This colloquium was held because of John Liebeskind’s commitment to the study of pain. Elected to the Academy after more than 20 years of pioneering research in the field, John always maintained that a critical component to progress in this or any field was a forum in which leaders in the field could assemble to discuss recent advances and future directions. Given the tremendous advances that have occurred in the field of pain research over the last decade, John felt that a colloquium held under the auspices of the Academy would be both timely and appropriate. Over two years ago, he approached us and asked that we help him organize this colloquium. Soon after the program was approved and the date was set, John learned that he had terminal cancer, and he died in September, 1997. He would have been very pleased by the depth and breadth of research covered as well as the lively interactions of all the participants. While John was remembered by many of the speakers, Greg Terman, one of his former students, delivered a moving and informative tribute ( 1 ).

The colloquium got underway with a spirited discussion of the role of ion channels in peripheral nerve, particularly their expression in nociceptors. Researchers have long since appreciated that, in the presence of injury, nociceptors may become hyperexcitable. A change in the expression of ion channels is one mechanism that may contribute to this hyperexcitability. Steve Waxman ( 2 ) summarized data from an elegant series of experiments indicating that sodium channel expression in dorsal root ganglion neurons is dynamic, changing markedly after tissue or nerve injury. Importantly, different forms of injury induce different changes in the expression of sodium channels. For example, nerve injury in the form of axotomy results in a decrease in the expression of tetrodotoxin (TTX)-resistant currents and an increase in a rapidly repriming TTX-sensitive sodium current. In contrast, inflammation results in an increase in the expression of TTX-resistant sodium currents and a decrease in the expression of a TTX-sensitive current. Utilizing a different nerve injury model than that employed by Waxman and colleagues, in combination with antisense oligodeoxynucleotides, Frank Porreca ( 3 ) presented evidence indicating that a TTX-resistant sodium channel called SNS/PN3 is critical for the initiation and maintenance of nerve injury-induced hyperalgesia and allodynia. In contrast, NaN, another TTX-resistant sodium channel recently identified by Waxman and colleagues ( 4 ), does not appear to contribute to the maintenance of nerve injury-induced changes in nociceptive thresholds. Michael Gold ( 5 ) reported on the role of the TTX-resistant sodium currents in inflammation and showed that the current is modulated by inflammatory mediators such as prostaglandin E2, 5-HT, and adenosine, consistent with its role in peripheral sensitization. Gold provided additional data indicating that TTX-resistant channels are not only present and functional in the peripheral terminals of nociceptors, but that modulation of these channels contributes to prostaglandin-induced mechanical hyperalgesia. Daniel Weinreich ( 6 ) switched the focus of the discussion to other channels by addressing the role of a calcium-dependent potassium current in controlling the excitability of vagal afferents. Through a beautiful series of experiments, Weinreich was able to assess the relative contribution of various sources of calcium responsible for the gating of the potassium currents.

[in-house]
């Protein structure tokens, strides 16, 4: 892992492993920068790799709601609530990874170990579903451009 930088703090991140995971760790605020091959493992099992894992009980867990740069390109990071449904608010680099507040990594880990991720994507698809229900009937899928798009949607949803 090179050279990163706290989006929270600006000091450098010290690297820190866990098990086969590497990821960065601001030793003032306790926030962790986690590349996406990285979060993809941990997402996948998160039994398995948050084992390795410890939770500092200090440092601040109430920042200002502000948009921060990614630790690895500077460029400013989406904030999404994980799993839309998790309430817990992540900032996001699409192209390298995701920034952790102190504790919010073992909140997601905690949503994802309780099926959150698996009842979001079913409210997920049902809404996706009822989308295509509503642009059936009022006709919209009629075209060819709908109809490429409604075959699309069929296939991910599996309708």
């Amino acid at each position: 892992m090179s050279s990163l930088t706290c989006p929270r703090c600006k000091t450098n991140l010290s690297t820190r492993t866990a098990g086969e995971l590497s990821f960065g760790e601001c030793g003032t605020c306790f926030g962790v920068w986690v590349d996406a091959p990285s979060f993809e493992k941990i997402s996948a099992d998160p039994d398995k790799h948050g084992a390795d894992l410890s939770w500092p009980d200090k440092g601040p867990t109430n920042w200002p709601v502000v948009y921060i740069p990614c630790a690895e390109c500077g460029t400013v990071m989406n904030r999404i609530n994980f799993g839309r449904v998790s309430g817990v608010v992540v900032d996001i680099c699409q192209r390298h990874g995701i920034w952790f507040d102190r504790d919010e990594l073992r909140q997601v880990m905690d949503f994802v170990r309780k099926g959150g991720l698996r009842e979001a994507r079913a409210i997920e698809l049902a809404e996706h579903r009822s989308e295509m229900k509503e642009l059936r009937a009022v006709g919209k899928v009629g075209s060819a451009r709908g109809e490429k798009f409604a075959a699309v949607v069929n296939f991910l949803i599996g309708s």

PNAS is available online at www.pnas.org .

   

Abbreviations: TTX, tetrodotoxin; NGF, nerve growth factor.

*  

To whom reprint requests should be addressed at: Department of Oral and Craniofacial Biological Sciences, University of Maryland, School of Dentistry, 666 West Baltimore Street, Room 5E-08, Baltimore, MD 21201.